Strategic Transition

Athletes are always in transition. Be prepared.


We think of transitions as times we made big changes- Moving away from home, leaving a team and starting with a new one, graduating from school, job restructuring, and retirement.  But in reality, we are always making transitions, some are big, some are small.  The small ones prepare us for the big ones.  The process can be the same.  And if you keep the process the same, then the big, sometimes intimidating, transitions, can be managed more effectively.  To the point where transition isn’t a negative experience, but a very positive experience.

In my experience in working in ‘Transition’, with executives and athletes,  I have found the people that made smooth transitions are the ones that were prepared and had a plan or strategy.  Moreover, they were the ones that used their previous situation as leverage or a launching pad into their new pursuit.  They are the ones that embraced transition and subsequently thrived.  

In Athlete Development, the subject of ‘Transition’ is a sensitive subject.  A subject that many want to avoid talking about because it has overwhelmingly negative connotations.  Typically, when discussed, it is communicated in a way to scare athletes into action.

At Game Change, we look at transition much differently. It is an opportunity.  Particularly if the athlete is prepared and has been advised on how to leverage his or her experience in sports to launch a new and exciting phase in their life.  

Life is transitional and highly relational.
— Rich Bartel, Retired NFL Quarterback.

Athletes, naturally learn how to deal with transition.  Many of these transitions are the result of positive developments - joining a new team when asked to move up a level, being asked to play a new position, different role on a team and playing different sports.  Much like a player wanting to advance to the highest levels of sport, transitions are easier when it is part of the plan and viewed as a positive development.  A ‘good transition’ is typically something you wanted and worked towards.  It was part of the strategy.  

The problem that we are seeing, and it starts to form at the early ages, is when the transition is not part of the ‘optimistic’ plan.   To make matters worse, young athletes are shielded from perceived negative transitions.  Parents protect their young athletes from disappointment, from getting cut by a team, or constantly intervening to keep their child on a team or avoid adversity in general.  

Parents prevent perceived ‘negative’ transitions from occuring, because they are not a part of the ‘strategy’. But these types of transitions are when you learn how important it is to be prepared and to handle ‘negative’ transition.  Resilience can only be built on the back of adversity and parents need to allow young athletes to experience adversity and develop resilience skill sets.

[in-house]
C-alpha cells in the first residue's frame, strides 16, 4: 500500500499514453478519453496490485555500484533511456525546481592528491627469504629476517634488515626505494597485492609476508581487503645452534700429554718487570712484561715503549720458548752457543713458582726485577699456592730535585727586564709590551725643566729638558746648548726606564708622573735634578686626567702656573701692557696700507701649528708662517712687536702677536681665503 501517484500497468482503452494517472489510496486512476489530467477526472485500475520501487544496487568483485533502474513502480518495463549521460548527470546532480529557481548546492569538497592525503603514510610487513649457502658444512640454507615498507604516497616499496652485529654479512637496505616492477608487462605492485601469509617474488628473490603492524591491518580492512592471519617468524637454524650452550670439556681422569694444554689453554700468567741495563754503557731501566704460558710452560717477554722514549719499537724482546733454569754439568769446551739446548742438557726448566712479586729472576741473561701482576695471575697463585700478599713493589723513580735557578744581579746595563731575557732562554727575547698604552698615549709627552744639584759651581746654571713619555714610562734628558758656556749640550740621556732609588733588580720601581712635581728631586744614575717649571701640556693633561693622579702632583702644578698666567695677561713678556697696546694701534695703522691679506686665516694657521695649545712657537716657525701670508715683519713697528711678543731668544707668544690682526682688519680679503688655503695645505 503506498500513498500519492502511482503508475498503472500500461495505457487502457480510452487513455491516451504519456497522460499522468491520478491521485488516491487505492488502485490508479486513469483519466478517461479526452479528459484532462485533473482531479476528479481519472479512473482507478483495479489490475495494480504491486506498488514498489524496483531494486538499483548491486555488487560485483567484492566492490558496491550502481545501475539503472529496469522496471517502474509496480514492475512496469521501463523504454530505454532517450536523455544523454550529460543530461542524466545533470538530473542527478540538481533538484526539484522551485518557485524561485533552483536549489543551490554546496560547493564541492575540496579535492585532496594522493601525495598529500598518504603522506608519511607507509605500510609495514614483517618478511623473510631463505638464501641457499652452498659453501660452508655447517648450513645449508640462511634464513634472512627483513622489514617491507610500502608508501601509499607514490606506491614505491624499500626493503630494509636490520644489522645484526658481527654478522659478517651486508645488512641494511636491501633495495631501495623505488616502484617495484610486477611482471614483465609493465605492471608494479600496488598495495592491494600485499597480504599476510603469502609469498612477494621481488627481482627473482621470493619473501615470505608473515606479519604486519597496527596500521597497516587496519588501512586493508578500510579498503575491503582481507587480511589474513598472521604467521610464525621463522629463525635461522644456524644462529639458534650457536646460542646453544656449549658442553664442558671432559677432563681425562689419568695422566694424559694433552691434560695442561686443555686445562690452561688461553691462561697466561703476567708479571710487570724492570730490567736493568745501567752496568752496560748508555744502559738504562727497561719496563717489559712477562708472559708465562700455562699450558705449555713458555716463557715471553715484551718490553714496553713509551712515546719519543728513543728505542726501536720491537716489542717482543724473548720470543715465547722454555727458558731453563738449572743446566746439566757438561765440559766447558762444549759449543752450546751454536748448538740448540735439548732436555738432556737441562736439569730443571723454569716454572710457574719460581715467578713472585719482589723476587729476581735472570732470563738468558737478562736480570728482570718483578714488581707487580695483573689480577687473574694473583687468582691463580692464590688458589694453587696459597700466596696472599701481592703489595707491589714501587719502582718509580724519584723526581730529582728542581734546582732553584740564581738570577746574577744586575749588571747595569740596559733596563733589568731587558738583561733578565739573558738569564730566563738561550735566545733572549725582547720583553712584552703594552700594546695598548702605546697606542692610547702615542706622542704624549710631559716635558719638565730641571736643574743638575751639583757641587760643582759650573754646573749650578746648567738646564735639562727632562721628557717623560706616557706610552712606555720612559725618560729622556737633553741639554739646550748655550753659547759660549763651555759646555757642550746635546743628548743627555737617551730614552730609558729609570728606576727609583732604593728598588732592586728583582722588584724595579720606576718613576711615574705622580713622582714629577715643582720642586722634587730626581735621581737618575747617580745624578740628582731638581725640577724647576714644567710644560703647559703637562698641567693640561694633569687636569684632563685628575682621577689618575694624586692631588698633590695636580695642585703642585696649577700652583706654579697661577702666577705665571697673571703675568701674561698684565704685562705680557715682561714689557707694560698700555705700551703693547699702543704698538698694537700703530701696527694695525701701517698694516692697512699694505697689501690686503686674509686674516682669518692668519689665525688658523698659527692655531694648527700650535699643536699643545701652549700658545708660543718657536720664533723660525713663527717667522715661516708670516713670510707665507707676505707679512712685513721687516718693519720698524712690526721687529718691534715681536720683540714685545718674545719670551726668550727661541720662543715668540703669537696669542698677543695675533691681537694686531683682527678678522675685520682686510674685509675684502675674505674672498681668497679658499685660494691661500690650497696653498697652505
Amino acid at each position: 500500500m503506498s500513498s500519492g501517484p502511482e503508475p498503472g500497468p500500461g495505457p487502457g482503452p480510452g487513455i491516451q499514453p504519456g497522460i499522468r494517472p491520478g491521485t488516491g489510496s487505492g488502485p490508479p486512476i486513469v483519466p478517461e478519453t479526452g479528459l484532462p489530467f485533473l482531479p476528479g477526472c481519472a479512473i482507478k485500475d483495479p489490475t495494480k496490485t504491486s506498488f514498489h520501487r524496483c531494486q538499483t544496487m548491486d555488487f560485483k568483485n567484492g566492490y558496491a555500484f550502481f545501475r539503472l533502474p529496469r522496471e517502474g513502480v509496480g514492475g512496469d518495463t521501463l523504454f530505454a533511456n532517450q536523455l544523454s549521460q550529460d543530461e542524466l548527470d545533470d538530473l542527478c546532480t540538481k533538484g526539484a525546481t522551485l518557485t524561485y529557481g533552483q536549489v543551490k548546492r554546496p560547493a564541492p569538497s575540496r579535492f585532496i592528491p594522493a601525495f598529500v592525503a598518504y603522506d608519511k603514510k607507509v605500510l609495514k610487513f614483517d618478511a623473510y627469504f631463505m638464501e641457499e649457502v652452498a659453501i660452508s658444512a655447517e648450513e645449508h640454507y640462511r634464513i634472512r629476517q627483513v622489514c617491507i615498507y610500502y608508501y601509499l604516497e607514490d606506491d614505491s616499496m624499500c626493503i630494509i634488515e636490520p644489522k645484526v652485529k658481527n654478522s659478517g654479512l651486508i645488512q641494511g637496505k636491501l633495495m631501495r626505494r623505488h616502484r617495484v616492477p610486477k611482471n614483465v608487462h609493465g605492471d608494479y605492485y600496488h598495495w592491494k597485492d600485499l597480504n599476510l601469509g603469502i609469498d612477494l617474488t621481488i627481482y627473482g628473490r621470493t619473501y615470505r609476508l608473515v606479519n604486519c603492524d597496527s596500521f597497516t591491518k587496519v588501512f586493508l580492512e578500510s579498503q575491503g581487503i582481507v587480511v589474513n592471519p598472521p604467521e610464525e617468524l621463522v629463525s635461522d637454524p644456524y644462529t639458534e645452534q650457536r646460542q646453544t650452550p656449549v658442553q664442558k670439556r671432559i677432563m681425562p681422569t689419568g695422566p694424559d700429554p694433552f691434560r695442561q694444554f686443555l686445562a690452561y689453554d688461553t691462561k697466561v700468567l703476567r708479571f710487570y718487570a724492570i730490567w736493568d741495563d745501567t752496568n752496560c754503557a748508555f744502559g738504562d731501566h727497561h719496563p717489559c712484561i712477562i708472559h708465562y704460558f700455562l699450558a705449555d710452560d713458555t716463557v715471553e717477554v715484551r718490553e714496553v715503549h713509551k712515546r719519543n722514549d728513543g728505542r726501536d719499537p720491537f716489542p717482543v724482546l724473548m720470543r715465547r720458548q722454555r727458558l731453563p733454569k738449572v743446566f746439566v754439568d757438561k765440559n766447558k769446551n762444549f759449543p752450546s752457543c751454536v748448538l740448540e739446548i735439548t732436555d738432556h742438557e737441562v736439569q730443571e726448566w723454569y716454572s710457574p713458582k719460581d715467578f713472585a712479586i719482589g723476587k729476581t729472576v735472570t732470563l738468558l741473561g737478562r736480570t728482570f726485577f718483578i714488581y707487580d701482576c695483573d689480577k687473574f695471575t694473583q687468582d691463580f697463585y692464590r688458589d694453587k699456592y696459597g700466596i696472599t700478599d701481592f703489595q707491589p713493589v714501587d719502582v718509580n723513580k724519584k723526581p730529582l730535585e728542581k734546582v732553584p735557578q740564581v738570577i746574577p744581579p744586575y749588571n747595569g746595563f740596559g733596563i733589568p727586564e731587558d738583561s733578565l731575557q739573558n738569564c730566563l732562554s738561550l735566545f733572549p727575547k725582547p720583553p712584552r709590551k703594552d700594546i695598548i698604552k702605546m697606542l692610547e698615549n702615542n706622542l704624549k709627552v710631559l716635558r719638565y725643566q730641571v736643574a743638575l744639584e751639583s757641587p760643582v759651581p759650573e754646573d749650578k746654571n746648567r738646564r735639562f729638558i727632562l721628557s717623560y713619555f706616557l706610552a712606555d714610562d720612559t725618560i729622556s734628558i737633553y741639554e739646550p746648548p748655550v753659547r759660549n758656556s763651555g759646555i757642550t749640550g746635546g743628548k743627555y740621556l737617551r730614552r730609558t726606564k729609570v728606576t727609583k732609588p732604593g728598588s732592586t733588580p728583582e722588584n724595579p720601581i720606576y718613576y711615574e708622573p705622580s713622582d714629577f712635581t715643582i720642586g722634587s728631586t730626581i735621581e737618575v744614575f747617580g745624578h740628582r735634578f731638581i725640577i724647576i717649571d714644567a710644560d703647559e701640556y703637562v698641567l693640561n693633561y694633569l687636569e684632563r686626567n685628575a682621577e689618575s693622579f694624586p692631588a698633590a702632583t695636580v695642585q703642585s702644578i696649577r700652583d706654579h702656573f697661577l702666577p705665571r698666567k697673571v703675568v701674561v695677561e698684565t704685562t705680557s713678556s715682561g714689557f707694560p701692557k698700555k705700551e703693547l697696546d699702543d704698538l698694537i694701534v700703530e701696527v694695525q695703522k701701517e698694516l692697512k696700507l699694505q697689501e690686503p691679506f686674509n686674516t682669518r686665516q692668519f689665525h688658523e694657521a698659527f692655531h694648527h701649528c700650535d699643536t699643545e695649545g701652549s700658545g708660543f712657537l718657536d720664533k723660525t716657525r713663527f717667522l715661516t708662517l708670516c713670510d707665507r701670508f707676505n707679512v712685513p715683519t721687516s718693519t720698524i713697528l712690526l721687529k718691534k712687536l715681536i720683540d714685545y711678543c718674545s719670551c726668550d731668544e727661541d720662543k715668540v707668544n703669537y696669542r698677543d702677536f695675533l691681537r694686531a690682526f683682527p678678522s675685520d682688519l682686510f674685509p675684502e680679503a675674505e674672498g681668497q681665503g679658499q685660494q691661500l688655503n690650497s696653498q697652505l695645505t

For elite athletes (collegiate, professional), when transition comes unexpectedly - being released, traded, or forced to retire - the athlete has always been aware of this potential outcome but simply don’t prepare for it. And when it happens, it can be shocking and emotionally difficult.  

Elite athletes have gone through many transitions to get to the top. We need to celebrate transitions and look forward to them.  However, we need to encourage our athletes to be smarter, to be prepared and to have a well thought out strategy.  The transition is inevitable and it is always looming.  

Knowing yourself is critical.  Develop a broad skill set and broaden your experiences.  Don’t put yourself in a narrow state of mind and try to avoid small transitions (and for the parents out there, let your kids get cut and don’t shield them from it), some that are sometimes hard, put yourself out there, but have a strategy.
And the older an athlete gets, and the higher the level they are involved at, the transitions become larger.  But the process is still the same.  Have a plan.  Leverage your platform.  Explore beyond your sport.  Recognize and realize the opportunities that surround you based on your sport.   

For professional athletes, it is much of the same. Leverage your current role and use it as a launching pad for the next phase. At Game Change we are discovering and witnessing, athlete transition can be an overwhelming success story - at any age.  Knowing how to leverage the incredible experience of playing sports is a gift.  A massive opportunity for athletes to find something, in some cases, even better than their playing career.  

Game Change was founded in 2011 to serve and enhance the athlete development needs of major professional and elite sport organizations and athletes.  Game Change specializes in customized research and assessment services, the development of applied interventions and resources designed to provide long-term positive outcomes for organizations and individual athletes.  Game Change believes strongly in sport as a catalyst for societal change and adheres to the philosophy of ‘changing the world one athlete at a time’.
John Hierlihy